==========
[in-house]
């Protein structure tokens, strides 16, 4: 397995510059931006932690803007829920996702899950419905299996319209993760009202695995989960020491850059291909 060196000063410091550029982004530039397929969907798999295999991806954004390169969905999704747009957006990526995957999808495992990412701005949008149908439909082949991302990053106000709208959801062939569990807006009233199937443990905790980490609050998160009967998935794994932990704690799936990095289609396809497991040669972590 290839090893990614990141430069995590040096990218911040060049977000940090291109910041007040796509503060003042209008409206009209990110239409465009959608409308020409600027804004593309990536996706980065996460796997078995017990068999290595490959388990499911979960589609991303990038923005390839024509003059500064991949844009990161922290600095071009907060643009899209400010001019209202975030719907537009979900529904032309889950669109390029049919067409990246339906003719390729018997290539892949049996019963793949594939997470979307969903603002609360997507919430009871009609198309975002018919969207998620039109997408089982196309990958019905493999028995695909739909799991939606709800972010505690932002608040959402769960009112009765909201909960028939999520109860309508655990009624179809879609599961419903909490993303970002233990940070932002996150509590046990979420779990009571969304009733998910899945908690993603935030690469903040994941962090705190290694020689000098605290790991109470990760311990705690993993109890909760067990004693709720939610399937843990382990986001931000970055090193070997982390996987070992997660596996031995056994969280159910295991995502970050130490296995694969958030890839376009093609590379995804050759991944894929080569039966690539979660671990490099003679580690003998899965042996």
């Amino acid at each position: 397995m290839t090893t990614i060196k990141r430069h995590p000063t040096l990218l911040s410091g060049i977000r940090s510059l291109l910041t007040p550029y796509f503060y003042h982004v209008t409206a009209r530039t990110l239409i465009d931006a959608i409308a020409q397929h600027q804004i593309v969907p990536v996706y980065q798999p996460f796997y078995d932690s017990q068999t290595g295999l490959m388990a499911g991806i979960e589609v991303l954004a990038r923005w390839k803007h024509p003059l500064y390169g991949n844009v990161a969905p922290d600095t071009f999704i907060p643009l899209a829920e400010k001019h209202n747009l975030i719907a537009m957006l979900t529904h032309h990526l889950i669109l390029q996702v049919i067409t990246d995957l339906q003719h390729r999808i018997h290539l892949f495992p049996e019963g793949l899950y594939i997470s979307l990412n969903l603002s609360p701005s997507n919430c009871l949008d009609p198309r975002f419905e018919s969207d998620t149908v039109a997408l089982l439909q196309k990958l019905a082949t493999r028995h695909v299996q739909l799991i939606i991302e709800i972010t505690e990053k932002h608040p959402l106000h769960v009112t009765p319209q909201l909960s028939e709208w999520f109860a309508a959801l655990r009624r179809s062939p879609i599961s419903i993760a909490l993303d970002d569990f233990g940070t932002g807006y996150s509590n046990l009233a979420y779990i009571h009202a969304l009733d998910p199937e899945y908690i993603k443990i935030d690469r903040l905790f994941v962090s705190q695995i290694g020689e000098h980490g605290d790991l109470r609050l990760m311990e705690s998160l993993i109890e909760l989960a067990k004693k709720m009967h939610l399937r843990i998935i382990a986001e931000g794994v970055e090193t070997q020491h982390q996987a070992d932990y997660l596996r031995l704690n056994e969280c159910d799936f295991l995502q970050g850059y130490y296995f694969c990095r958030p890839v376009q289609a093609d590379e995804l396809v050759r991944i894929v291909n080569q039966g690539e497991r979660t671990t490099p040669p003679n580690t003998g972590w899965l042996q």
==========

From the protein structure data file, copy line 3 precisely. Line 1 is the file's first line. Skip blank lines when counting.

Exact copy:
């Amino acid at each position: 397995m290839t090893t990614i060196k990141r430069h995590p000063t040096l990218l911040s410091g060049i977000r940090s510059l291109l910041t007040p550029y796509f503060y003042h982004v209008t409206a009209r530039t990110l239409i465009d931006a959608i409308a020409q397929h600027q804004i593309v969907p990536v996706y980065q798999p996460f796997y078995d932690s017990q068999t290595g295999l490959m388990a499911g991806i979960e589609v991303l954004a990038r923005w390839k803007h024509p003059l500064y390169g991949n844009v990161a969905p922290d600095t071009f999704i907060p643009l899209a829920e400010k001019h209202n747009l975030i719907a537009m957006l979900t529904h032309h990526l889950i669109l390029q996702v049919i067409t990246d995957l339906q003719h390729r999808i018997h290539l892949f495992p049996e019963g793949l899950y594939i997470s979307l990412n969903l603002s609360p701005s997507n919430c009871l949008d009609p198309r975002f419905e018919s969207d998620t149908v039109a997408l089982l439909q196309k990958l019905a082949t493999r028995h695909v299996q739909l799991i939606i991302e709800i972010t505690e990053k932002h608040p959402l106000h769960v009112t009765p319209q909201l909960s028939e709208w999520f109860a309508a959801l655990r009624r179809s062939p879609i599961s419903i993760a909490l993303d970002d569990f233990g940070t932002g807006y996150s509590n046990l009233a979420y779990i009571h009202a969304l009733d998910p199937e899945y908690i993603k443990i935030d690469r903040l905790f994941v962090s705190q695995i290694g020689e000098h980490g605290d790991l109470r609050l990760m311990e705690s998160l993993i109890e909760l989960a067990k004693k709720m009967h939610l399937r843990i998935i382990a986001e931000g794994v970055e090193t070997q020491h982390q996987a070992d932990y997660l596996r031995l704690n056994e969280c159910d799936f295991l995502q970050g850059y130490y296995f694969c990095r958030p890839v376009q289609a093609d590379e995804l396809v050759r991944i894929v291909n080569q039966g690539e497991r979660t671990t490099p040669p003679n580690t003998g972590w899965l042996q």